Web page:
It's nearly Christmas and something terrible has happened: while out on a test flight, Santa's sled was damaged and Santa, Rudolph and Blitzen fell to the ground over the Advent Isles. You need to find Santa and his reindeer before Christmas is ruined for everyone.
You have gathered one inhabitant of the four largest Advent Isles—Rum, Land, Moon and County—and they are going to give you a series of clues about where Santa and his reindeer landed. However, one or more of the islanders you have gathered may have been involved in damaging Santa's sled and causing it to crash: any islander involved in this will lie to you to attempt to stop you from finding Santa and his reindeer. Once you are ready to search for Santa, Rudolph and Blitzen, you can find the map by following this link.
Each of the clues will be about Santa's, Rudolph's or Blitzen's positions in Advent Standard Coordinates (ASC): ASC are given by six two-digit numbers with dots inbetween, for example 188.8.131.52.84.55. For this example coordinate, the islanders will refer to (the first) 12 as the first coordinate, 52 as the second coordinate, (the second) 12 as the third coordinate, 13 as the fourth coordinate, 84 as the fifth coordinate, and 55 as the sixth coordinate.
Here are the clues:
3Rum says: "The product of all the digits in Blitzen's six coords is 432."
21Moon says: "Blitzen's fifth coord is 23."
9Moon says: "Blitzen's third coord is 23."
1Land says: "Santa's third coord ends in 3, 0 or 1."
2Land says: "Santa's third coord ends in 2, 0 or 3."
4Rum says: "Santa's second coord ends in 3, 4 or 1."
12Rum says: "Rudolph's second and sixth coords are both 64."
10Rum says: "All six of Rudolph's coords are factors of 256."
18Moon says: "Santa's fourth and fifth coords are both 79."
24County says: "Santa's third coord ends in 3, 2 or 1."
22Land says: "Santa's sixth coord is not 43."
7Rum says: "Santa's sixth coord is 43."
23County says: "One of the digits of Santa's third coord is 7."
14Land says: "Santa's third coord is 12."
5Rum says: "Santa's first coord is 36."
15Rum says: "Blitzen's first coord is 23."
17Rum says: "The first digit of Santa's third coord is 1."
8County says: "Santa's third coord shares a factor (≠1) with 270."
6County says: "Santa's second coord is 21."
16Land says: "Blitzen's second coord is 21."
20Moon says: "All six of Rudolph's coords are multiples of 8."
11Moon says: "The sum of Rudolph's six coords is 192."
13Moon says: "Santa's second coord is 21 or 11."
19Moon says: "Blitzen's fourth and sixth coords are both 11."
To find a point's ASC coordinates, split a map of the islands into a 9×9 grid, then number the rows and columns 1 to 9: the first two digits of ASC give the vertical then horizontal position of a square in this grid. The next two digits then give a smaller square when this square is then itself split into a 9×9 grid, and so on. An example is show below.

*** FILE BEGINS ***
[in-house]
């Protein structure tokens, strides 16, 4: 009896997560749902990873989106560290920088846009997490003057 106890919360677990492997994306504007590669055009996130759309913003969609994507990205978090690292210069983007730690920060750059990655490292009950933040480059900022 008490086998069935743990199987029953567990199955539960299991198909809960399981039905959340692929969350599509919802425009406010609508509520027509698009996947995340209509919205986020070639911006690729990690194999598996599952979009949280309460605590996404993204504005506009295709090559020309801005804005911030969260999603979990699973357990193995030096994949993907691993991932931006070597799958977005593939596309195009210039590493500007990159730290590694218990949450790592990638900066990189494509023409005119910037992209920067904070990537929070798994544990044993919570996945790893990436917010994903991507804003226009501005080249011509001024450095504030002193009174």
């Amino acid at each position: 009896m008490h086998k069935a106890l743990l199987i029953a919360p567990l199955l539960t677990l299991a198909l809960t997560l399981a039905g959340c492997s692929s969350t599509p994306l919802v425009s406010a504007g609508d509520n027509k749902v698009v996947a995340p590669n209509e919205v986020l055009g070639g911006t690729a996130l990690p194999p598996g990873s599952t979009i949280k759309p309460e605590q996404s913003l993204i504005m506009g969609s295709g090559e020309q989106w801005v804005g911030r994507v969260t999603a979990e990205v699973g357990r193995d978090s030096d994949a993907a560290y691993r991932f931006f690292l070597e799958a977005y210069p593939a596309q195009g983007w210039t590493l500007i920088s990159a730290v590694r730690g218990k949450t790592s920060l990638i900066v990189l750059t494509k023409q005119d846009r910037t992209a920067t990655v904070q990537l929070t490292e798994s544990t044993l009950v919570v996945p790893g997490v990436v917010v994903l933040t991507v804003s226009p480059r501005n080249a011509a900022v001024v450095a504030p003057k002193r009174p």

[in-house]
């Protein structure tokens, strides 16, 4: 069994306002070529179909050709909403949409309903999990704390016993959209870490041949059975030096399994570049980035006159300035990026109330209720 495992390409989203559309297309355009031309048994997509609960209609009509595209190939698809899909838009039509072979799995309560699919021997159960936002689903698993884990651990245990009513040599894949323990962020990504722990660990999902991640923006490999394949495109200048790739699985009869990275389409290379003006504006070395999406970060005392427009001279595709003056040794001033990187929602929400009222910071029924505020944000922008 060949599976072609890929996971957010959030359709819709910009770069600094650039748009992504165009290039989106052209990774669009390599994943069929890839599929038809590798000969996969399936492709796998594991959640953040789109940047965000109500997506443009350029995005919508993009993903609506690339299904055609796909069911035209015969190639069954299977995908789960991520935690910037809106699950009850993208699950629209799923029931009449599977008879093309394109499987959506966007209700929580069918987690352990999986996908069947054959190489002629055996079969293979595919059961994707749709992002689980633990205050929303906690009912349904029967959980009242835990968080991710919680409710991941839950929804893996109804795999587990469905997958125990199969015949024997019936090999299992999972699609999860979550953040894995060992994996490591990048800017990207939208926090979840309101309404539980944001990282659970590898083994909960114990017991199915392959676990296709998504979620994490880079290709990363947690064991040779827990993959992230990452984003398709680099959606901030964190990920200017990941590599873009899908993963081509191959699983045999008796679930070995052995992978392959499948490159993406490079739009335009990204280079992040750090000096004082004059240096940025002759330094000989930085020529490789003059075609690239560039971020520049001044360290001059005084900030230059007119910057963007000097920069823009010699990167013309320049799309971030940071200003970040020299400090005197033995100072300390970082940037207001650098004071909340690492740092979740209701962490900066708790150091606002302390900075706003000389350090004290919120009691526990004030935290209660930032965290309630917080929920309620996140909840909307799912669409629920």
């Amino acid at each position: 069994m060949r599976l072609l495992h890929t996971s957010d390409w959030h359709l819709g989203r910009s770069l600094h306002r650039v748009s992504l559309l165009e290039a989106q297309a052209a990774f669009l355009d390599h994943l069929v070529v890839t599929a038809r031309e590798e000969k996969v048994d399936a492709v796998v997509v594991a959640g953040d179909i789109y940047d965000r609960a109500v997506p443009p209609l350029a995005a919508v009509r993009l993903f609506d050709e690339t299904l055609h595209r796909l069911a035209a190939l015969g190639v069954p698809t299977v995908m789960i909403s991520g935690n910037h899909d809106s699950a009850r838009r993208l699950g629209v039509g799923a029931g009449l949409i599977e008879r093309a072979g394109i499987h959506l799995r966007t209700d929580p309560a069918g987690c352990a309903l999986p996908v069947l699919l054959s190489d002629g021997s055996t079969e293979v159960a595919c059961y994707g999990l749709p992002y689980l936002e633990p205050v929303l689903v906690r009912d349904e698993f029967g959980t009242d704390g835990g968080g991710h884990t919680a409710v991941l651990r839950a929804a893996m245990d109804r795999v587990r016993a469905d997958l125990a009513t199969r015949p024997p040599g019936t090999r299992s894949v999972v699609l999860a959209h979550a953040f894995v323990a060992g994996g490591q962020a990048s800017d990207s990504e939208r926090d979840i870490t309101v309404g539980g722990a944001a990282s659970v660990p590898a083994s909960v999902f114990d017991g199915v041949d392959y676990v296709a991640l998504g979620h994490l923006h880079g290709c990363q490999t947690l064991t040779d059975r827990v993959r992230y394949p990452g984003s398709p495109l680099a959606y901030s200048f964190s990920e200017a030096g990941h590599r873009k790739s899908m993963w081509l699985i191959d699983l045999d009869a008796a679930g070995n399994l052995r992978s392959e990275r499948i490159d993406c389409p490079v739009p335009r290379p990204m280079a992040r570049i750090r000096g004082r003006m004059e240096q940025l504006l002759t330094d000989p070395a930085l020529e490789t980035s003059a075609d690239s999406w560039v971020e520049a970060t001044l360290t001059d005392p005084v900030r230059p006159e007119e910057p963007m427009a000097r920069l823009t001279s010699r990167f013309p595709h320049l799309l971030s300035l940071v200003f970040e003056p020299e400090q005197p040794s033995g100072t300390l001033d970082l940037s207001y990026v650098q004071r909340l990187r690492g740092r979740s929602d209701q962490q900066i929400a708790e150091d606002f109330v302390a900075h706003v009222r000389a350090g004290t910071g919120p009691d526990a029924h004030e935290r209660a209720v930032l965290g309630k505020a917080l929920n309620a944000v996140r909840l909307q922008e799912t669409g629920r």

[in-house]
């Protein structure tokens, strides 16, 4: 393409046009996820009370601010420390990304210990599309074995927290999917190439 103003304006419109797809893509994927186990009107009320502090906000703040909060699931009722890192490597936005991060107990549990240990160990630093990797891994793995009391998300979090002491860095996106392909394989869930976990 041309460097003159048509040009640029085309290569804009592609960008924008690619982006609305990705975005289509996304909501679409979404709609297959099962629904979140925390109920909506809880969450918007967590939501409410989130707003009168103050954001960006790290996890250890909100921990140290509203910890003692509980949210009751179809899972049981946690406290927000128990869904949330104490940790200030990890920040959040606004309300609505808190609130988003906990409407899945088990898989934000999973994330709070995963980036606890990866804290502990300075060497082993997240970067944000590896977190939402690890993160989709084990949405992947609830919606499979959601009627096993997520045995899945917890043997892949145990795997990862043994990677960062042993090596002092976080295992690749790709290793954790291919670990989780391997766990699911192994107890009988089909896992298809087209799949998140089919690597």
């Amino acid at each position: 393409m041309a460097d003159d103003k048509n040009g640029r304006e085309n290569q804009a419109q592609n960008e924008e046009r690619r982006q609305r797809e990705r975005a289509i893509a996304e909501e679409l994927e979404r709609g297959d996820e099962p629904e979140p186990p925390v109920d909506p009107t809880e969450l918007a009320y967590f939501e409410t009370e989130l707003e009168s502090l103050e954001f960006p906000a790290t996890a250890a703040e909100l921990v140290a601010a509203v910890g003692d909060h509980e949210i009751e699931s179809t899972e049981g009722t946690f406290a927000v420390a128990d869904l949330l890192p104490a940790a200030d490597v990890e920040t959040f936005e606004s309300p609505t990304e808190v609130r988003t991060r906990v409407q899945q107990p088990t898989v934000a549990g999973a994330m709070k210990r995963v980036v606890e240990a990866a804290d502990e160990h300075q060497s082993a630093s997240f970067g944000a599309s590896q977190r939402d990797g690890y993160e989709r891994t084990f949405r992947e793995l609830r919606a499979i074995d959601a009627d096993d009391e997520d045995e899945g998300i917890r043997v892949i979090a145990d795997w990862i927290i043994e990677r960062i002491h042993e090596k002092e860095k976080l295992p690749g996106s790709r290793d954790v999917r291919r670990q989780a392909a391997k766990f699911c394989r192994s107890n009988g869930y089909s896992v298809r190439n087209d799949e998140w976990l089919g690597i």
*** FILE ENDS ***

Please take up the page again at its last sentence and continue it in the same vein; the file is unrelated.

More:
You can view the map here.
There are six 3-digit numbers with the property that the sum of their digits is equal to the product of their digits. Today's number is the largest of these numbers.
Arrange the digits 1-9 in a 3×3 square so the 3-digits numbers formed in the rows and columns are the types of numbers given at the ends of the rows and columns. The number in the first column is today's number.
|a multiple of 4|
|a multiple of 3|
|today's number||a cube||an odd number|
In bases 3 to 9, the number 112 is: \(11011_3\), \(1300_4\), \(422_5\), \(304_6\), \(220_7\), \(160_8\), and \(134_9\). In bases 3, 4, 6, 8 and 9, these representations contain no digit 2.
There are two 3-digit numbers that contain no 2 in their representations in all the bases between 3 and 9 (inclusive). Today's number is the smaller of these two numbers.
Put the digits 1 to 9 (using each digit exactly once) in the boxes so that the sums are correct. The sums should be read left to right and top to bottom ignoring the usual order of operations. For example, 4+3×2 is 14, not 10. Today's number is the smallest number you can make with the digits in the red boxes.
The integers from 2 to 14 (including 2 and 14) are written on 13 cards (one number per card). You and a friend take it in turns to take one of the numbers.
When you have both taken five numbers, you notice that the product of the numbers you have collected is equal to the product of the numbers that your friend has collected. What is the product of the numbers on the three cards that neither of you has taken?
The diagram below shows three squares and five circles. The four smaller circles are all the same size, and the red square's vertices are the centres of these circles.
The area of the blue square is 14 units. What is the area of the red square?
The final round of game show starts with £1,000,000. You and your opponent take it in turn to take any value between £1 and £900. At the end of the round, whoever takes the final pound gets to take the money they have collected home, while the other player leaves with nothing.
You get to take an amount first. How much money should you take to be certain that you will not go home with nothing?